15 February 2016

* Ukraine's Conflict, Rumors of Compromise Grow

February 11, 2016
Recent developments show that previously deadlocked U.S.-Russia talks over the standoff in Ukraine could advance.
A broad deal to end the Ukraine crisis is unlikely, but progress in areas such as cease-fire observations, heavy weaponry pullouts and local elections in separatist regions cannot be ruled out.
Russia's worsening economy, the conflict in Syria and other factors will ultimately shape the extent to which Moscow and the West are willing to compromise.

The United States and Russia may be moving closer to an understanding on the conflict in Ukraine. In recent weeks, diplomatic activity between U.S. and Russian officials has resumed at a frenzied pace. There are rumors of a political reshuffle in the separatist territories of Donetsk and Luhansk. Ukrainian and Russian media have even reported that a "secret deal" is in the works that would serve as a compromise between the political and security demands of the separatists and Moscow, on one hand, and Kiev and its Western backers on the other.
Yet there are plenty of reasons to be skeptical of such rumors. Ukrainian officials have made unequivocal statements that there would be no political concessions from Kiev until Moscow completely implemented the security provisions of last year's Minsk agreement. These provisions include the withdrawal of all foreign - meaning Russian - troops in eastern Ukraine as well as the restoration of control of the border between the separatist territories and Russia to Ukraine. Meanwhile, Moscow has reiterated that Kiev must pass key constitutional changes that would grant greater autonomy to the separatist regions before the security components of Minsk are implemented.
The Ukrainian conflict has already had its fair share of fruitless negotiations and cease-firebreakdowns. Simply continuing the status quo would understandably be more likely. But the drop in global oil prices and the subsequent weakening of the Russian economy, as well as Russia's extensive involvement in Syria, could be giving new life to negotiations among Kiev, Moscow and the West. A grand bargain over Ukraine is far from near, but there may be room for compromise over what so far have been intractable issues.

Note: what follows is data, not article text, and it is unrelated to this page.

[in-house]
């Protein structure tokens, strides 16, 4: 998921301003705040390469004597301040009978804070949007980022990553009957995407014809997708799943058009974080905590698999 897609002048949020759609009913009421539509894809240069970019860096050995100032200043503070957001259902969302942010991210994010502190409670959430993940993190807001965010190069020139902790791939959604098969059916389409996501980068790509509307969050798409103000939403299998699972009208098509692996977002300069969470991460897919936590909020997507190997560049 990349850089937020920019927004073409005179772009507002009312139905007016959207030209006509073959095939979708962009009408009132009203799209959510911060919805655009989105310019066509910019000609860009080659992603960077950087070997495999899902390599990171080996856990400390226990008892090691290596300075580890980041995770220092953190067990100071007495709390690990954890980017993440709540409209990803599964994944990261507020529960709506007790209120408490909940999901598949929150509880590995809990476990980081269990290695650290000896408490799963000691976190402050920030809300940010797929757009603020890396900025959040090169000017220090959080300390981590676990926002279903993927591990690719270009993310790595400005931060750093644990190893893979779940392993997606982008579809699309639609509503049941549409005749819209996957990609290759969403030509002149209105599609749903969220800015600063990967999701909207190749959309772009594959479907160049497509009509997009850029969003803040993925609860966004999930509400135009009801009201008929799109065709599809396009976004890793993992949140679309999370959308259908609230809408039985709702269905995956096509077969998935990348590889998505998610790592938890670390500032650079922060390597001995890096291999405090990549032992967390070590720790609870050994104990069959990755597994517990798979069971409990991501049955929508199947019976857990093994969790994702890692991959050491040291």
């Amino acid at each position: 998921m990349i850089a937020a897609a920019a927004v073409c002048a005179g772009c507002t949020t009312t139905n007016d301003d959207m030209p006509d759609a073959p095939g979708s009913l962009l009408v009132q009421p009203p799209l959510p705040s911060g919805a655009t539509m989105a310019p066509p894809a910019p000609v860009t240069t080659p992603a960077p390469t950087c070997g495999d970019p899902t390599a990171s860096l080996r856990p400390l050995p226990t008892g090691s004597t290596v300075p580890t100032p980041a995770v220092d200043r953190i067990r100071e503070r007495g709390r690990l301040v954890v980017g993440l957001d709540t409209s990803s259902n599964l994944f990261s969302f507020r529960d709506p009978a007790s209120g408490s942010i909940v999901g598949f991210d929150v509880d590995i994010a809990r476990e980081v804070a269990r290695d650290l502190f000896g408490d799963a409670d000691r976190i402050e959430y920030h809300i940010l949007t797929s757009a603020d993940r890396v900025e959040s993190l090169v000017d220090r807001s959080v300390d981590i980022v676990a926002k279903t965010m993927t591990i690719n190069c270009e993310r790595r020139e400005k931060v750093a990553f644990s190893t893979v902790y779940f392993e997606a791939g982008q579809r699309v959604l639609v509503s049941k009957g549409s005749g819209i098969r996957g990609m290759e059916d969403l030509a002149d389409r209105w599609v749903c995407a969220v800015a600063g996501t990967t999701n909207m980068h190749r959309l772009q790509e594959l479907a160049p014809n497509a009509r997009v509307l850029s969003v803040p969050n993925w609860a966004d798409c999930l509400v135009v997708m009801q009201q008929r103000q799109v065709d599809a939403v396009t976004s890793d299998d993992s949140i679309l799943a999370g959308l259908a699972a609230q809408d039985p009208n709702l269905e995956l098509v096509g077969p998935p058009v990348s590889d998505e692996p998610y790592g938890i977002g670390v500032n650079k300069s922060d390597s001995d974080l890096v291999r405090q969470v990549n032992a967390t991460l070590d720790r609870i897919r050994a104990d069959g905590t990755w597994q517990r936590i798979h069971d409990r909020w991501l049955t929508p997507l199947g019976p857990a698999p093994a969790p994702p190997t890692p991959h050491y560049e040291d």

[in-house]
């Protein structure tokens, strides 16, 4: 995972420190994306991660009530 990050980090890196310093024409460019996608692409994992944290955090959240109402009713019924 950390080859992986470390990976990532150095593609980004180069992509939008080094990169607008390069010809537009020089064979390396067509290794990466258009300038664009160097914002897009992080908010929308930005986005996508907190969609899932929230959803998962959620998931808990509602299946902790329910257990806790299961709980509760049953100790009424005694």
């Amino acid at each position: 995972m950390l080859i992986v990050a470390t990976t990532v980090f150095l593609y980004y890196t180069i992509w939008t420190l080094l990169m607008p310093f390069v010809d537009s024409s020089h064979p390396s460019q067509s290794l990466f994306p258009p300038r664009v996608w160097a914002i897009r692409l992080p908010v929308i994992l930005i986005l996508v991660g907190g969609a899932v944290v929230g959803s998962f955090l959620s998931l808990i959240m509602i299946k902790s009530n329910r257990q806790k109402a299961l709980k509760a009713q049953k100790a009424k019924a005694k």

Toward Negotiations

Talk of a potential deal began when U.S. Assistant Secretary of State Victoria Nuland held an unannounced meeting with Russian presidential adviser Vladislav Surkov on Jan. 15. Nuland, who was at the time in the middle of a tour of EU and NATO countries in Eastern Europe, flew to the border of Lithuania and the Russian exclave of Kaliningrad to meet with Surkov. The meeting, which reportedly lasted over four hours, immediately led to speculation of a "secret agreement" between the United States and Russia over Ukraine. The details of what the deal would entail have varied from source to source. Some outlets claimed the separatist Donbas region would formally be part of Ukraine's territory but would be given special status and allowed to conduct its own foreign policy. Others reported that Russia would concede on granting Ukraine control of its border with the separatist territories. Some even suggested that Russia was considering replacing current leaders of the Donetsk and Luhansk separatist territories with figures who are more cooperative with Kiev in a bid to move negotiations forward.
U.S. Secretary of State John Kerry then met with Russian Foreign Minister Sergei Lavrov in Zurich on Jan. 20. Just two days later, Kerry said at the World Economic Forum in Davos that U.S. sanctions against Russia could be lifted "within months" if the Minsk agreement were fully implemented. The statement was notable, since the United States has taken a hard line relative to European countries on maintaining sanctions against Russia. But while the European Union recently voted to extend sanctions on Russia for six months, several European officials have made it clear that they wish to lift EU sanctions on Russia when they come under review in July and have pressured Moscow and Kiev to do more on implementing Minsk protocols.

For Russia, getting sanctions removed is paramount. The drastic drop in global oil prices has caused Russia's budget, which depends on energy revenues, to shrink and its deficit to explode, and the ruble is becoming more volatile. Oil prices could continue to fall, but even if not, sustained low oil prices over the next year or two put Moscow in a precarious position. Thus, Moscow is reconsidering its position on Ukraine, perhaps becoming more accommodating with Kiev and the West, as Surkov's meeting with Nuland would suggest.

A Stratfor Intelligence Report.

"In Ukraine's Conflict, Rumors of Compromise Grow" was originally published by Stratfor and is reprinted with permission.

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